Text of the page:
Roussel began writing New Impressions of Africa in 1915 while serving in the French Army during the First World War and it took him seventeen years to complete. "It is hard to believe the immense amount of time composition of this kind of verse requires," he later commented. Mysterious, unnerving, hilarious, haunting, both rigorously logical and dizzyingly sublime, it is truly one of the hidden masterpieces of twentieth-century modernism.
This bilingual edition of New Impressions of Africa presents the original French text and the English poet Mark Ford's lucid, idiomatic translation on facing pages. It also includes an introduction outlining the poem's peculiar structure and evolution, notes explaining its literary and historical references, and the fifty-nine illustrations anonymously commissioned by Roussel, via a detective agency, from Henri-A. Zo.
The wealthy scientist Martial Canterel guides a group of visitors through his expansive estate, Locus Solus, where he displays his various deranged inventions, each more spectacular than the last. First, he introduces a machine propelled by the weather, which constructs a mosaic out of varying hues of human teeth, then shows a hairless cat charged with a powerful electric battery, and next a bizarre theater in which corpses are reanimated with a special serum to enact the most important movements of their past lives. Wondrously imaginative and narrated with Roussel’s deadpan wit, Locus Solus is unlike anything else ever written.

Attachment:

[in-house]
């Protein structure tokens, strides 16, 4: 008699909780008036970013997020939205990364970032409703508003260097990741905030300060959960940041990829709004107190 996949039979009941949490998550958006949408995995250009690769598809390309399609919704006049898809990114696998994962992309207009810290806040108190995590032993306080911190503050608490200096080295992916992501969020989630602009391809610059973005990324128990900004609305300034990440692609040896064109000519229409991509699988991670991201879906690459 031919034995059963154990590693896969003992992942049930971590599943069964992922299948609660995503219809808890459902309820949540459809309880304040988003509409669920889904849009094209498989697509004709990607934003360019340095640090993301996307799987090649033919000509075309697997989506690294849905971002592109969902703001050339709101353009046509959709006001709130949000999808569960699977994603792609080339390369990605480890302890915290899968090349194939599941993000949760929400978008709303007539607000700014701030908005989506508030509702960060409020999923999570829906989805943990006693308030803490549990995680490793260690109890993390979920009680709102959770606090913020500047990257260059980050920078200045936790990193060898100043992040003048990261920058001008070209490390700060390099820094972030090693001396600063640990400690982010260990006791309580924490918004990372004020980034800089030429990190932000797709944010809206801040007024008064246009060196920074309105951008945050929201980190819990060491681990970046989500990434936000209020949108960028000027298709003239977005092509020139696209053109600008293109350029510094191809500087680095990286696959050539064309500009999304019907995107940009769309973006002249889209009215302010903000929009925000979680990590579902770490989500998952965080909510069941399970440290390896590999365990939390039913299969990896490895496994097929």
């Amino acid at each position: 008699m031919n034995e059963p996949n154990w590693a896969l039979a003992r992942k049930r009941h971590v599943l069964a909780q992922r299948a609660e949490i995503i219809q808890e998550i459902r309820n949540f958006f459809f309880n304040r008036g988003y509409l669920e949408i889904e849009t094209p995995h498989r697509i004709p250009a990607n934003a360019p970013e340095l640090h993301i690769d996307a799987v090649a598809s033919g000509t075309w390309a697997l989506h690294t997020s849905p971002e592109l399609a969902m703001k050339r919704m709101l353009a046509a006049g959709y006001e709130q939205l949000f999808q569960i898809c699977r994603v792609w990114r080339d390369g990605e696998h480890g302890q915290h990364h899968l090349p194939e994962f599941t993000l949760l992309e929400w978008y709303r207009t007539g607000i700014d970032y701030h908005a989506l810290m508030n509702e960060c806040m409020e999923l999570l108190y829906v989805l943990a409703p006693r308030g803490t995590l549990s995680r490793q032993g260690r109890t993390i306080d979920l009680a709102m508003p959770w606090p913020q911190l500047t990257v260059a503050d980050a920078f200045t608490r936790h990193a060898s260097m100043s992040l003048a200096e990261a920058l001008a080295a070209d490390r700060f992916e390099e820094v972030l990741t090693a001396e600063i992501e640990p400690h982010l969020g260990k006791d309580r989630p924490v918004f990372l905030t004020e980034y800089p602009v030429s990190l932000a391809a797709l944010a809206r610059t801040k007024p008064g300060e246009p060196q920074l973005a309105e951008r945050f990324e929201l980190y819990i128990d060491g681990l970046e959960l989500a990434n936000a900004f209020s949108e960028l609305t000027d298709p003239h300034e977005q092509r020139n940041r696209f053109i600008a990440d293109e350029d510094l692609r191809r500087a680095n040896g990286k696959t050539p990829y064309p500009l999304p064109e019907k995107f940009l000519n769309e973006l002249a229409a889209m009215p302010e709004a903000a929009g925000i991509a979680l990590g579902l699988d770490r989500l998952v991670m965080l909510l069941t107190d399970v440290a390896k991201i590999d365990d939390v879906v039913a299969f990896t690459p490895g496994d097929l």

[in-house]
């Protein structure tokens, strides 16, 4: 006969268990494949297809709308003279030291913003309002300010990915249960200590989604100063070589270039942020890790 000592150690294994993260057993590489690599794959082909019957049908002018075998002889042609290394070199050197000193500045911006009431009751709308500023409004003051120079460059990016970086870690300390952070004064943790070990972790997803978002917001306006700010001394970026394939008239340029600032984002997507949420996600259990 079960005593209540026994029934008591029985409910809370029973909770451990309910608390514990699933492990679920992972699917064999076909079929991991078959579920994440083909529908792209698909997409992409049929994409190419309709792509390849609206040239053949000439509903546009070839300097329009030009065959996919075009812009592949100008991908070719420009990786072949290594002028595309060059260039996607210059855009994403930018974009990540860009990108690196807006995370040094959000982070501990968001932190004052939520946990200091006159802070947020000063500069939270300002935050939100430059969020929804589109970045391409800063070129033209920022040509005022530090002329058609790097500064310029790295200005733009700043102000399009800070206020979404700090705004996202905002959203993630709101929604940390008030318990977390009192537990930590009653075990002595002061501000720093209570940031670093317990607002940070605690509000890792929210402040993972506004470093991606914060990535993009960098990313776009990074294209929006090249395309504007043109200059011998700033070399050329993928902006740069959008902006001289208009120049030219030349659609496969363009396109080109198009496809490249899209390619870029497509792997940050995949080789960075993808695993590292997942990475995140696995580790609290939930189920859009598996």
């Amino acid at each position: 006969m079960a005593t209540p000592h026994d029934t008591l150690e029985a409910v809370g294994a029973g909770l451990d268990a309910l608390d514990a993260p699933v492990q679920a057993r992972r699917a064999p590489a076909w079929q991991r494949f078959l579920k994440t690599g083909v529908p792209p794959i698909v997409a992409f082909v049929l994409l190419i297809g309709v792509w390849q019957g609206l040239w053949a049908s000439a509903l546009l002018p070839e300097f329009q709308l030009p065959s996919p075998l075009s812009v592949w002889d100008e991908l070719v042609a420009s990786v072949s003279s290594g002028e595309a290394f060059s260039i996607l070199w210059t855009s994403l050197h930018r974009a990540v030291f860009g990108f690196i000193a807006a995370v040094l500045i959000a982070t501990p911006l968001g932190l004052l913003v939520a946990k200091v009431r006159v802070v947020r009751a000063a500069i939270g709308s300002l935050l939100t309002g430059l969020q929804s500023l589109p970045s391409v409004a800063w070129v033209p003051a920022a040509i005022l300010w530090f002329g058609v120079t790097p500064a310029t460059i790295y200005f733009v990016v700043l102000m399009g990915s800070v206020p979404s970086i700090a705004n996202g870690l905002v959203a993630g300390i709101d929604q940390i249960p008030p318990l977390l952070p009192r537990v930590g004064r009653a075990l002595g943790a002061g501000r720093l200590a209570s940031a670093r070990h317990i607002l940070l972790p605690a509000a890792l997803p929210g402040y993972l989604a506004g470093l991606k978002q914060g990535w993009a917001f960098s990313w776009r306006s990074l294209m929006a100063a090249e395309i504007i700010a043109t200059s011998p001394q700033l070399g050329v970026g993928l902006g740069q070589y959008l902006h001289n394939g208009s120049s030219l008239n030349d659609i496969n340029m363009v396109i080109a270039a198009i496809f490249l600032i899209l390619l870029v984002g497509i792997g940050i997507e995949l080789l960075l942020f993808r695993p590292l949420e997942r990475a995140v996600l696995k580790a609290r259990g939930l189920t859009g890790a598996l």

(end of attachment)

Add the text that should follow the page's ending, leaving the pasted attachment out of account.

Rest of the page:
Death and the Labyrinthis unique, being Foucault's only work on literature. For Foucault this was "by far the book I wrote most easily and with the greatest pleasure". Here, Foucault explores theory, criticism and psychology through the texts of Raymond Roussel, one of the fathers of experimental writing, whose work has been celebrated by the likes of Cocteau, Duchamp, Breton, Robbe Grillet, Gide and Giacometti.
This revised edition includes an introduction, chronology and bibliography to Foucault's work by James Faubion, an interview with Foucault, conducted only nine months before his death, and concludes with an essay on Roussel by the poet John Ashbery.
Locus Solus (1914) anses for den franske forfatter Raymond Roussels hovedværk og dertil den mest læsevenlige i forfatterskabet. En roman om en forunderlig vandring, som nogle gæster foretager på videnskabsmanden og opfinderen Martial Canterels landsted, Locus solus. Romanen, der udkom første gang i 1914, anses for at være forfatterens hovedværk og som i hans andre værker, er spændingseffekten på det absolutte nulpunkt. Men hvad den ikke har i spænding, udviser den til fulde i syrede optrin og mærkværdigheder, der ruller frem i følelsesmæssigt frigear.